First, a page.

Monday, 31 March 2014

On Free Books

I'm giving away five free copies of my novel on Details below.

Goodreads Book Giveaway

The Bride Stripped Bare By Her Bachelors, Even by Chris F. Westbury

The Bride Stripped Bare By Her Bachelors, Even

by Chris F. Westbury

Giveaway ends June 10, 2014.
See the giveaway details at Goodreads.
Enter to win

Saturday, 29 March 2014

On the Final Cover of my Novel

My novel The Bride Stripped Bare By Her Bachelors, Even went to press yesterday. Here is the final cover, designed by Michael Kellner. I love the design: it captures the quirky, off-beat feel of the story and pays homage to Duchamp in many different ways.

The excerpt on the back is the following: 
    “It didn’t take me long to make friends with the
    museum guard, a muscular young red-haired Irish
    Bostonian named Bobby Sheridan. He sussed me out on
    my first vigil in front of the ivory carving. After
    I had been sitting in front of it for about an hour
    he came over to ask me if I was OK. I told him I
    was fine, very well actually, except for having a
    minor mental illness. I explained to him that I had
    obsessive compulsive disorder and couldn’t touch
    anything, and also that I didn’t have to work because
    my mother had died and I had inherited some money,
    enough to live for a while on but not really a lot.
    I explained to him that I was planning to spend many
    months in his museum, not touching anything of course
    but mainly just looking at a particular single piece
    of art, namely the carving of Abraham and Isaac that
    was in front of me. And I also let him know that I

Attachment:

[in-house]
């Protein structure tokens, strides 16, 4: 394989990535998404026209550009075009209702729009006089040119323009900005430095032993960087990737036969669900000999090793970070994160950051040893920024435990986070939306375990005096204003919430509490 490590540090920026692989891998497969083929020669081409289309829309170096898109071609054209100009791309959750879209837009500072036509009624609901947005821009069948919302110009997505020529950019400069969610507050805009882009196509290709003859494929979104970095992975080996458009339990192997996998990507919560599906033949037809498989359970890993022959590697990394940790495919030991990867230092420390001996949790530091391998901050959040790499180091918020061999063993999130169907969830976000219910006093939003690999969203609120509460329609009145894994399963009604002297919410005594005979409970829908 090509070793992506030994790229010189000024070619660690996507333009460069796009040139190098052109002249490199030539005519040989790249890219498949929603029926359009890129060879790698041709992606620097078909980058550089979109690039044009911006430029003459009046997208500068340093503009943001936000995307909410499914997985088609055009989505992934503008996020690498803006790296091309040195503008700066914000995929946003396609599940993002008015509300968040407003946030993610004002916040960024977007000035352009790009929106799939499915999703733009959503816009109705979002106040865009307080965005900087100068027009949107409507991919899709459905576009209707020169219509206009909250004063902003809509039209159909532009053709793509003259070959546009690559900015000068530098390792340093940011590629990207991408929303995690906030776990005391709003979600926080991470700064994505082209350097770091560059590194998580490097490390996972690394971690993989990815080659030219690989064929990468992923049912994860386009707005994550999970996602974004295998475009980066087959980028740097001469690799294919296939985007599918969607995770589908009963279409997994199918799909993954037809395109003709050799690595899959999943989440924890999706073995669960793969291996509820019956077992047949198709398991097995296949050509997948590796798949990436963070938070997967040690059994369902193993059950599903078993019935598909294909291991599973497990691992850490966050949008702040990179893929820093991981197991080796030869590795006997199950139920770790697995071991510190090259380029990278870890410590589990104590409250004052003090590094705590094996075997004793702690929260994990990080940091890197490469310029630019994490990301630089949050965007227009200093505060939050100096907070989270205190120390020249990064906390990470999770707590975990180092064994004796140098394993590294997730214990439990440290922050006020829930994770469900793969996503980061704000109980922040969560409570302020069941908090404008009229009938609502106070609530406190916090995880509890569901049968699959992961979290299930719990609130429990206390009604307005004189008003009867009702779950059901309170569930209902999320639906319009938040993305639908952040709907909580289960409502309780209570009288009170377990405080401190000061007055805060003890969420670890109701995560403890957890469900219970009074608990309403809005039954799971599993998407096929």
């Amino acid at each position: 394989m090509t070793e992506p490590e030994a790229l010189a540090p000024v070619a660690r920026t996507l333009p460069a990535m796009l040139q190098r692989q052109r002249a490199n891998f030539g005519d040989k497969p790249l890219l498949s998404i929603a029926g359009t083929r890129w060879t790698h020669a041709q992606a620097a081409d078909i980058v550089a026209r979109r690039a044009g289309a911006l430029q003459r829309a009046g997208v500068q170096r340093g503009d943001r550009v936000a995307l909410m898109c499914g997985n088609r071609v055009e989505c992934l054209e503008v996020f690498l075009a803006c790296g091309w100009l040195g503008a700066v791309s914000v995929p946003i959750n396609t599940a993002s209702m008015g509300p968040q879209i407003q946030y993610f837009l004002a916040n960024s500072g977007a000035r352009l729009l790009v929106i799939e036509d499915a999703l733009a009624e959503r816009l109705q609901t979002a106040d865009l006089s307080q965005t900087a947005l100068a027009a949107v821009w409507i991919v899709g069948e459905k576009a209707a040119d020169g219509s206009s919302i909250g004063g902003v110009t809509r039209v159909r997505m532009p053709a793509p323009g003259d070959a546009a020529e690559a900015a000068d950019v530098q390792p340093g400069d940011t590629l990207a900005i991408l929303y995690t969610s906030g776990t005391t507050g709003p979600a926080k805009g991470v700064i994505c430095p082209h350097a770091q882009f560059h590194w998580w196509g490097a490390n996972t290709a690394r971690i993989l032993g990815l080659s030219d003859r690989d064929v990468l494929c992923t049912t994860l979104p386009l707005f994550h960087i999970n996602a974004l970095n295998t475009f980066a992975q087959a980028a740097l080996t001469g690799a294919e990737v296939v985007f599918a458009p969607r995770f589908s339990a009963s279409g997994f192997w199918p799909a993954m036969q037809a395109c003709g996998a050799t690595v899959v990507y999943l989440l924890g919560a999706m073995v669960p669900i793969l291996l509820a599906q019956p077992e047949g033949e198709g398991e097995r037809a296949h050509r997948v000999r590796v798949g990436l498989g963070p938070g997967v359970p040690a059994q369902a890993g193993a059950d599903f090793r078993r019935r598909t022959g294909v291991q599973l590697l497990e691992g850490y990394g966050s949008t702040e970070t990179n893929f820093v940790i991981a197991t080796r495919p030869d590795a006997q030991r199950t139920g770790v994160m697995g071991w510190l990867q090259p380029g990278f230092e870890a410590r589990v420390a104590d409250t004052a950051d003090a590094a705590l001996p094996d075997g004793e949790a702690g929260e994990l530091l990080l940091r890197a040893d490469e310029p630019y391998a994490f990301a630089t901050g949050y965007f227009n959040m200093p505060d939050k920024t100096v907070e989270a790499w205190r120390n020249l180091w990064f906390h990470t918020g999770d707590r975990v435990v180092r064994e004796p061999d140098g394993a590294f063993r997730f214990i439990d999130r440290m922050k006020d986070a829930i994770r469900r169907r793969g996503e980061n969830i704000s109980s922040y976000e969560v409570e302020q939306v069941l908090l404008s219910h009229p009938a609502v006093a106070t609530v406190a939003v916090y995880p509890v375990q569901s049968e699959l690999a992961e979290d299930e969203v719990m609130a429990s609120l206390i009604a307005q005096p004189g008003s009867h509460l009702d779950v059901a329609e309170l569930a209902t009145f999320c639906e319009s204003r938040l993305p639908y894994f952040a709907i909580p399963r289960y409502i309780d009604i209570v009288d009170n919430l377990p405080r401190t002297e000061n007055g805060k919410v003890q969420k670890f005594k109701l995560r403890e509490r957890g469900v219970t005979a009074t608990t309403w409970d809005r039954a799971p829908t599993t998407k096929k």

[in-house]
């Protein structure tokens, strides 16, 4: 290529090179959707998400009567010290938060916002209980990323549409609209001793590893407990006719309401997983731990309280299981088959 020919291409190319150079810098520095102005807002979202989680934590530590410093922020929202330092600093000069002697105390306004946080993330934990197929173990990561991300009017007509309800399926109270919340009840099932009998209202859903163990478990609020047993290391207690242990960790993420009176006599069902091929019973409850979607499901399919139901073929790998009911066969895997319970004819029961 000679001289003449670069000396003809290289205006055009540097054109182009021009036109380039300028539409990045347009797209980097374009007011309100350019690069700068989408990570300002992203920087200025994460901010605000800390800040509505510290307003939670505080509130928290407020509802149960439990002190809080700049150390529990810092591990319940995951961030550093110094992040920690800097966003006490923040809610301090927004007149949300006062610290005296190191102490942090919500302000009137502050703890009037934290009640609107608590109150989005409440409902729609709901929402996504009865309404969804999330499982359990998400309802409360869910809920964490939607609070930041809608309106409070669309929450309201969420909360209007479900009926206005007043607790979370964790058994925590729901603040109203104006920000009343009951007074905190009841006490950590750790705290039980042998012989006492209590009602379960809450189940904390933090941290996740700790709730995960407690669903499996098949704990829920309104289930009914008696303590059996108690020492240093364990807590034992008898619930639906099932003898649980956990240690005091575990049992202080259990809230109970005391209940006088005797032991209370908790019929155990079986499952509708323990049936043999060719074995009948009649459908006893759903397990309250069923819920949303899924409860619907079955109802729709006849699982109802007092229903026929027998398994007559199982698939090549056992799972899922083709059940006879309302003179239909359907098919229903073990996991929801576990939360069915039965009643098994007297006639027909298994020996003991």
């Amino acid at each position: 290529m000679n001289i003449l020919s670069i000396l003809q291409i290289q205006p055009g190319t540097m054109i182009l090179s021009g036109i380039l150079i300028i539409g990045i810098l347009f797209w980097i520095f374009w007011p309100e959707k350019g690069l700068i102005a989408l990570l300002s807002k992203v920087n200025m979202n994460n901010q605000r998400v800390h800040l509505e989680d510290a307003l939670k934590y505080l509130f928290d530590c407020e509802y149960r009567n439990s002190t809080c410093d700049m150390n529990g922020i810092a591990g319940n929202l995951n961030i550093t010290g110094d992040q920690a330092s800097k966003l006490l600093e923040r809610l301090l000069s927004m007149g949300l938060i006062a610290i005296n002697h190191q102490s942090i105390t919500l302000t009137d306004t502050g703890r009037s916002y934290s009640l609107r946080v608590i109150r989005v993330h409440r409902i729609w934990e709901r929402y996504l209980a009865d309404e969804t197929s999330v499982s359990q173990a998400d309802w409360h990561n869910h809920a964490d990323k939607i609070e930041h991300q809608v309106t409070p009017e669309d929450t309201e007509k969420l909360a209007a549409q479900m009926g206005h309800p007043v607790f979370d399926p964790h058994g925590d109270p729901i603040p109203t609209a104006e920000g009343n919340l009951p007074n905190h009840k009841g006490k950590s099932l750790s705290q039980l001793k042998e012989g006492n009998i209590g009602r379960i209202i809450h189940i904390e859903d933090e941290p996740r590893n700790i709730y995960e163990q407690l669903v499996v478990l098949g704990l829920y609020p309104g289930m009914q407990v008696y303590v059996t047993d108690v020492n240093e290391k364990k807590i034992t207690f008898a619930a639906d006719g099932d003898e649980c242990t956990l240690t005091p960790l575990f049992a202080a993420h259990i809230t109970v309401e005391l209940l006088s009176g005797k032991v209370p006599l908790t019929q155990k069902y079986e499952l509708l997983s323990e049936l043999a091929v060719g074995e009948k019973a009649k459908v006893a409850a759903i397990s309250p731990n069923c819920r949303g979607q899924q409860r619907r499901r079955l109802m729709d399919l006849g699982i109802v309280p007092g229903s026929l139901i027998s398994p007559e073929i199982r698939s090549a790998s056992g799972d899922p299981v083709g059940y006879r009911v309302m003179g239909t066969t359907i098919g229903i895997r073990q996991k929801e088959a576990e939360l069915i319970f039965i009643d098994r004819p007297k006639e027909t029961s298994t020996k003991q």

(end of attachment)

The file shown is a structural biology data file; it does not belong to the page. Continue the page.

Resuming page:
always wore pretty much the same clothes but that I
    changed my clothes and had a shower every day, and
    that I was very careful about cleanliness as part of
    my OCD. I drew his attention to some of the things
    I appreciated so much about the ivory
    carving, especially the ample bosom
    and translucent wings of the
    tiny angel.”

Monday, 24 March 2014

On Bear-Breed Spirit Depth

One of the main characters in my novel, Greg, is writing a book based on his master's thesis, called Bear-breed Spirit Depth: Duchamp, semantic multiplicity, and the artistic life.

The first part of his title is an anagram for The Bride Stripped Bare. That's Greg for you.

Greg's book plays no role in my plot, so there is nothing in my book to say what it contains. The thesis is about the bizarre flexibility of meaning. Greg points out that one lesson from Marcel Duchamp's work is that the meaning of objects is not contained only in those objects. Meaning diffuses outward from any thing, from any set of things, to new times, spaces, and concepts. A (copy of a) nearly-worthless (possibly entirely imaginary) typewriter cover in Paris, France one day is a renowned and highly-valued piece of art history in the National Gallery of Canada a few decades later.

Greg edits and writes very slowly. He feels no need to ever finish writing the book. He is happy to spread his delight in working on Bear-Breed Spirit Depth across decades.

Saturday, 15 March 2014

Saturday, 8 March 2014

On Doors Being Simultaneously Open and Shut